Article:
I can probably best describe the tone of The Winds of Khalakovo by calling out a few of my literary heroes. I love George R.R. Martin's gritty style, though I'd have to say I learned more of it from Glen Cook than GRRM. I also love C.S. Friedman's relentlessly dark prose and Guy Gavriel Kay's lyricism and romanticism. My style probably falls somewhere in between those four authors.
The story itself is about a boy named Nasim, an autistic savant who has incredible powers but is unable to control them. Nikandr, a prince of Khalakovo, comes across Nasim and realizes he may have the ability to heal the blight that's been sweeping through the islands of the Grand Duchy. Nasim may also be able to heal the rampant wasting disease that strikes prince and peasant alike. But Nikandr soon discovers that others are hoping to use Nasim, but in very different ways. A militant sect known as the Maharraht hope to use him to cause untold destruction and to drive the people of the Grand Duchy off of the islands they once called home.
And so the race is on. Nikandr must unlock Nasim's secrets and keep him safe from the Maharraht, but it won't be easy. There's trouble brewing in the Grand Duchy. Old political divides are resurfacing as the Duchies fall victim to the indiscriminate blight and the deadly wasting disease. Can Nikandr reach Nasim before the Maharraht steal him away? Can he hold the Grand Duchy together long enough to do so? The answers are drifting on the Winds of Khalakovo.
The Winds of Khalakovo came out in 2010, and the second in the trilogy, The Straits of Galahesh, was released this past spring. The third, The Flames of Shadam Khoreh, will be released early next year. For more, including a cool interactive map of The Grand Duchy of Anuskaya, please visit www.quillings.com.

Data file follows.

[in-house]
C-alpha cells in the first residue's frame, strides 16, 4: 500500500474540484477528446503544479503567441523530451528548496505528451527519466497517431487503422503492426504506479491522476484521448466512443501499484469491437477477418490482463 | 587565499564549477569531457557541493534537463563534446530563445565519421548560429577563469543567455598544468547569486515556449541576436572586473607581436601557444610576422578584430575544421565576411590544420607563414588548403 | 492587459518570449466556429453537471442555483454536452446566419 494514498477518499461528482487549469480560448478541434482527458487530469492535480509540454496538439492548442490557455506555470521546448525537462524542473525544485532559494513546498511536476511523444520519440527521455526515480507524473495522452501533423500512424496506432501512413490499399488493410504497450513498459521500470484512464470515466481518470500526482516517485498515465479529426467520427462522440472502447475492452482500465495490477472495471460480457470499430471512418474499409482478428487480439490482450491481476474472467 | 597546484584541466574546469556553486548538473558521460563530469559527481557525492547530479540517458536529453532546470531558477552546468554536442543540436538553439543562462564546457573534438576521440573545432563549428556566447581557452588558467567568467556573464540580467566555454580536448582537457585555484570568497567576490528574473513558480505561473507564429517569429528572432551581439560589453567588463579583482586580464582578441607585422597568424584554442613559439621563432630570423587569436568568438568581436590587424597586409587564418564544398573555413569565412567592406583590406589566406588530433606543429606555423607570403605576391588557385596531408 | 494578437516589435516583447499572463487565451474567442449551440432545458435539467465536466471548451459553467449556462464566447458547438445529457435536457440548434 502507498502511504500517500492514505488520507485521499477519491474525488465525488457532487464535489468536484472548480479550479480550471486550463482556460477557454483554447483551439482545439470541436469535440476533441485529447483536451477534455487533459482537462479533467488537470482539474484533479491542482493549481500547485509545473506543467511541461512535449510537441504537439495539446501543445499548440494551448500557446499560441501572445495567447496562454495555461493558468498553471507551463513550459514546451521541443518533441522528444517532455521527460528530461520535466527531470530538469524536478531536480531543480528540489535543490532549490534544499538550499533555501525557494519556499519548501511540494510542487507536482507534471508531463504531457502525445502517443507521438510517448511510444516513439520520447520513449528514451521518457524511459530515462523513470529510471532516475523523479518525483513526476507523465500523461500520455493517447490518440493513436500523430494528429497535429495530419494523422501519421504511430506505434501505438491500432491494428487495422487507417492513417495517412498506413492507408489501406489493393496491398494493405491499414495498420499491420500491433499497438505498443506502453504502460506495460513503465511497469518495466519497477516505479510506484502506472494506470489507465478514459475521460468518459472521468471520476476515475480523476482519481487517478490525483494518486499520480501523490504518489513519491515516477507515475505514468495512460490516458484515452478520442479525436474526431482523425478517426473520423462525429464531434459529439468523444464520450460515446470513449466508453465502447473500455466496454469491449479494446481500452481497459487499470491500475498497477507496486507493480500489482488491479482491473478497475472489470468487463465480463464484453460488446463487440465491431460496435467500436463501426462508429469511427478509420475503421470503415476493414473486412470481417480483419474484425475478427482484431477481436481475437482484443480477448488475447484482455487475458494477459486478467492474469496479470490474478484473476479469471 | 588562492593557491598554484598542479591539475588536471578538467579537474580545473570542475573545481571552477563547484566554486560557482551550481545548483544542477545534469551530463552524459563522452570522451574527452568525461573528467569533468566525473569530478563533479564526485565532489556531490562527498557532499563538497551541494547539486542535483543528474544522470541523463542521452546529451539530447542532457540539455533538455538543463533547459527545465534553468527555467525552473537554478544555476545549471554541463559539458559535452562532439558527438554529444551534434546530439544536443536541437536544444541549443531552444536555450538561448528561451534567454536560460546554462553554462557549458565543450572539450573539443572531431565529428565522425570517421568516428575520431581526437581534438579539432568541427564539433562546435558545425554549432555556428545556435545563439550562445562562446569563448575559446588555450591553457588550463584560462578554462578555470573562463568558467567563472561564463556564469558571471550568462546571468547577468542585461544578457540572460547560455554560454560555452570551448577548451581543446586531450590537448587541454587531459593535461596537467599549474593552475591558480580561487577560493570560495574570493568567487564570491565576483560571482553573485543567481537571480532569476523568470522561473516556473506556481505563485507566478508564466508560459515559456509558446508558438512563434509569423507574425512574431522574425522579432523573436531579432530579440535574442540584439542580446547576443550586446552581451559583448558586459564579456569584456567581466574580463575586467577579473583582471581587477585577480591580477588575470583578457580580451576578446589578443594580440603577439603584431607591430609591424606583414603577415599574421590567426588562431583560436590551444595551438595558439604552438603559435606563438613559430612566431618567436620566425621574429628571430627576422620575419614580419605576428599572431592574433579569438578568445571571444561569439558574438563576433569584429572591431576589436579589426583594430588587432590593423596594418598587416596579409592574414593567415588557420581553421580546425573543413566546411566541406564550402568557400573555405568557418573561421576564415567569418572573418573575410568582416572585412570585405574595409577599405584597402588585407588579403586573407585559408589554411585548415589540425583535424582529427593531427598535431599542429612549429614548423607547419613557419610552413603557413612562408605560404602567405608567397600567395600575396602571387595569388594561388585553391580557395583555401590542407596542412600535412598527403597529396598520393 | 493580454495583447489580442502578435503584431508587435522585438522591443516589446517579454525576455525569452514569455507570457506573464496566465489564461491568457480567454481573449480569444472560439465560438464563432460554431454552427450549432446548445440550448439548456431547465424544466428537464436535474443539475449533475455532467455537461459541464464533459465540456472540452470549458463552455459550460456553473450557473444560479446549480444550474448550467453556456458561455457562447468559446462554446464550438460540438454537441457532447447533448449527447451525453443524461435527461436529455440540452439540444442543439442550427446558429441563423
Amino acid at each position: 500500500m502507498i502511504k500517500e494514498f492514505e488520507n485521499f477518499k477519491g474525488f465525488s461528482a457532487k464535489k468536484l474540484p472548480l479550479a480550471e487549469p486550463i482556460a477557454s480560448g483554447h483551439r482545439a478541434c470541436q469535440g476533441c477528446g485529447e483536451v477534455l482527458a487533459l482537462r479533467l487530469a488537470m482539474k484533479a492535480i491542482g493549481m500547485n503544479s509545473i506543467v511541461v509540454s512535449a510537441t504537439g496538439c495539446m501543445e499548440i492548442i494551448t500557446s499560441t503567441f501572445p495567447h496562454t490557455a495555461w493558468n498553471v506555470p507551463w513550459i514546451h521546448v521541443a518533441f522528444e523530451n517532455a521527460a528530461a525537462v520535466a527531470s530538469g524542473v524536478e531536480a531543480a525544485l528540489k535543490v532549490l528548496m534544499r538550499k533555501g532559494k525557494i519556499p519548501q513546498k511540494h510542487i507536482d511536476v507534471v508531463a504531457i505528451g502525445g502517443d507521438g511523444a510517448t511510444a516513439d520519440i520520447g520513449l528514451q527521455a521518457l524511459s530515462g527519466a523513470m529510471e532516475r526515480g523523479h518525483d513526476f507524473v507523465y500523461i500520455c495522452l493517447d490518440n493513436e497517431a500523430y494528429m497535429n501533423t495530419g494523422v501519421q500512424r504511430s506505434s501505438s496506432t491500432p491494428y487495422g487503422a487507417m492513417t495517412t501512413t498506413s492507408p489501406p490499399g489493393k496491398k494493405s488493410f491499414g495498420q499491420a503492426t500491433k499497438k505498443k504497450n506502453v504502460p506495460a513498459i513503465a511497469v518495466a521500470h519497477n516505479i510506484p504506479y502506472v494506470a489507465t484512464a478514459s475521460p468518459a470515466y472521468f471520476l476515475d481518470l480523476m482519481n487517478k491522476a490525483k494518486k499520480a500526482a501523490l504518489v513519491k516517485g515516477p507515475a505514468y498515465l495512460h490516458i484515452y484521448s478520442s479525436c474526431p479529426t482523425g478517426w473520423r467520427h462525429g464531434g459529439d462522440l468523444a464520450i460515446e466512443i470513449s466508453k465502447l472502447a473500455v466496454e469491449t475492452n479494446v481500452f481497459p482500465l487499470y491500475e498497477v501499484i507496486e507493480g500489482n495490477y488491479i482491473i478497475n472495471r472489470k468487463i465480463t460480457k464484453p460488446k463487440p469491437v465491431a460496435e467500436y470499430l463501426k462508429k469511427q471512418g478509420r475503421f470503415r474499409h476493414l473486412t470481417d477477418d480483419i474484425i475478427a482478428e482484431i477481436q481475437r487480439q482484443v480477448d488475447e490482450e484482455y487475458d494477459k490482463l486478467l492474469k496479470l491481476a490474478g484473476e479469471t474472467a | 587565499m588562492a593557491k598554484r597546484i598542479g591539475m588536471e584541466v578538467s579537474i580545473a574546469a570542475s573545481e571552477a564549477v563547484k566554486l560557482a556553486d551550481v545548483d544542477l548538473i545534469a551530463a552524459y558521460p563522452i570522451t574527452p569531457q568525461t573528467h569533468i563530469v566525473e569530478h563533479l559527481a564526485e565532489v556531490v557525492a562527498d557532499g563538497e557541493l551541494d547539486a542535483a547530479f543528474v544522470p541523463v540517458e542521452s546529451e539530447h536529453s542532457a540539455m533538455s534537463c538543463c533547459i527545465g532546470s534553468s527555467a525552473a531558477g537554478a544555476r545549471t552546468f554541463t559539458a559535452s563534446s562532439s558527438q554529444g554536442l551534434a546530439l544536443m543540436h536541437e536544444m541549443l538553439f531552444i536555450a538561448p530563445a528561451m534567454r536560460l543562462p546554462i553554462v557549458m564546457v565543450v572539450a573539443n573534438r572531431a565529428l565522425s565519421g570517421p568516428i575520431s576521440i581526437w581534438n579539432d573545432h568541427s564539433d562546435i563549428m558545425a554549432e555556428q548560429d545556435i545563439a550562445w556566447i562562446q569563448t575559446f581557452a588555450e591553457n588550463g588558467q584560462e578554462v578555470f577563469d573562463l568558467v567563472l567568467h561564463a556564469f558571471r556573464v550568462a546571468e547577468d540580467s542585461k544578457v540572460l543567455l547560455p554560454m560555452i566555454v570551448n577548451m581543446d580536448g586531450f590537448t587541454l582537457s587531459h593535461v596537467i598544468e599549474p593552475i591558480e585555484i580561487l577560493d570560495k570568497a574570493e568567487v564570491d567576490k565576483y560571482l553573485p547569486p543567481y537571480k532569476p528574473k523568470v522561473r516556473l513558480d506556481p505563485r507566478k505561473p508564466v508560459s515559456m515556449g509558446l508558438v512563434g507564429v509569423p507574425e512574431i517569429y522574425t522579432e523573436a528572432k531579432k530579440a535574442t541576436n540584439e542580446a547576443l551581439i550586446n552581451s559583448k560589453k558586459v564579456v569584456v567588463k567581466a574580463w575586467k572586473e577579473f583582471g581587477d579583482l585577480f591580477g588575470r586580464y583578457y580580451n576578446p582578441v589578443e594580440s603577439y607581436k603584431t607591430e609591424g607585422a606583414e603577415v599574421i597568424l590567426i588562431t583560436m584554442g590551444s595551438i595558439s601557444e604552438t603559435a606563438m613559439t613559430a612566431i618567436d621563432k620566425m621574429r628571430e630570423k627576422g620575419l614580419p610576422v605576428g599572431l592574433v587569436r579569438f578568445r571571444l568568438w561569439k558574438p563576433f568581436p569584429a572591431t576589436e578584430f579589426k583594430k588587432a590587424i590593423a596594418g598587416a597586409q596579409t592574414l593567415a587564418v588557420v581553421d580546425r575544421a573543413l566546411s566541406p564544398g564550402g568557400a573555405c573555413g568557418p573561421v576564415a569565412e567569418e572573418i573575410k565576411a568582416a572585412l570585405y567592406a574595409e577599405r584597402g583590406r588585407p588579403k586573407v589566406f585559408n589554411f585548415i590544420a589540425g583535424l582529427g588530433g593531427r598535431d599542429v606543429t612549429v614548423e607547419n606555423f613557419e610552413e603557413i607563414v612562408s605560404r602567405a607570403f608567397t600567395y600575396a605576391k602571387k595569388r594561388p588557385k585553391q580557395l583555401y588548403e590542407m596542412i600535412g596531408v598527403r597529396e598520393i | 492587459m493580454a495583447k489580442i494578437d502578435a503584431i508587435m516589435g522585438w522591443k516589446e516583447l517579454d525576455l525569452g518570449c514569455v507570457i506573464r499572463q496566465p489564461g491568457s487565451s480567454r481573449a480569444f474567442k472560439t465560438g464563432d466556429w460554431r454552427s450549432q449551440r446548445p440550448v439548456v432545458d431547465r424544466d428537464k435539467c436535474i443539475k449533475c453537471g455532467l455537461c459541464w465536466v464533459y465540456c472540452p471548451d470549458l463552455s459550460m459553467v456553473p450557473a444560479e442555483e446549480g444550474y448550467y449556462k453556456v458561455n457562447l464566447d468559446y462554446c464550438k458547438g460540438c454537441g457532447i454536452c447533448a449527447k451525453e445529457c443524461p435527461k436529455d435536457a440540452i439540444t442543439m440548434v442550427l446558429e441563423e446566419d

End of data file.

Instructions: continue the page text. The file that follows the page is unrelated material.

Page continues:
As a number of my friends get ready to join the insanity known as NaNoWriMo, I thought I’d give you some of my tips for surviving it.
1. Outline your book. Do it before November. It’s not cheating. It’s being smart and giving yourself a roadmap.
2. Do you research ahead of time. Setting your story in an unfamiliar city/country? Look it up, read up on it.
3. Plan for each of your chapters to be about 2000 words long.
4. End your writing day on a cliffhanger. Stop just before something you really want to write. Sometimes, I stop writing in the middle of the sentence.
5. When you start up for the day, edit the last three paragraphs you wrote. No more, no less. That should get you back into the right frame of thought.
6. Be willing to give up TV and videogames. Be firm in your commitment to your book. Realize you’re going to have to contend with holidays and family visits. Instead of watching the entire game / movie you always watch, take an hour and write.
7. Ask your family, friends, roommates to support you and be respectful of your desire to write. Writing is work. It takes time. You need to concentrate on it.
8. Get a writing buddy. Challenge each other. Do word sprints. If you can’t write together at a coffee shop, see if you can write together online using Skype or a Google hang out.
9. Log your progress every day. Be aware of all you have written and all you still need to write.
10. Understand you just need to get the words down but also understand that, eventually, you’re going to have to go back and rewrite the book. This is your 50,000 word outline for the real book to come.
There’s more—make sure you sleep, make sure you eat, make sure you take walks—but all of it is based on what helps you the most. I can’t work with sound unless it is music without words. Bands like Midnight Syndicate, Two Steps From Hell, David Lanz, Arcanum. Other people must have silence or heavy metal. I do recommend a soundtrack and listening to the same set of music that inspires and enhances your writing.
In the end, whether or not you get to 50,000 words, if you try, you succeed and learn something. I’ve been a fulltime author for years now and I still try to do NaNo when my schedule allows for it. I don’t think it will this year. But even if it doesn't, I’ll be working on something. So know that I’ll be writing along with you all.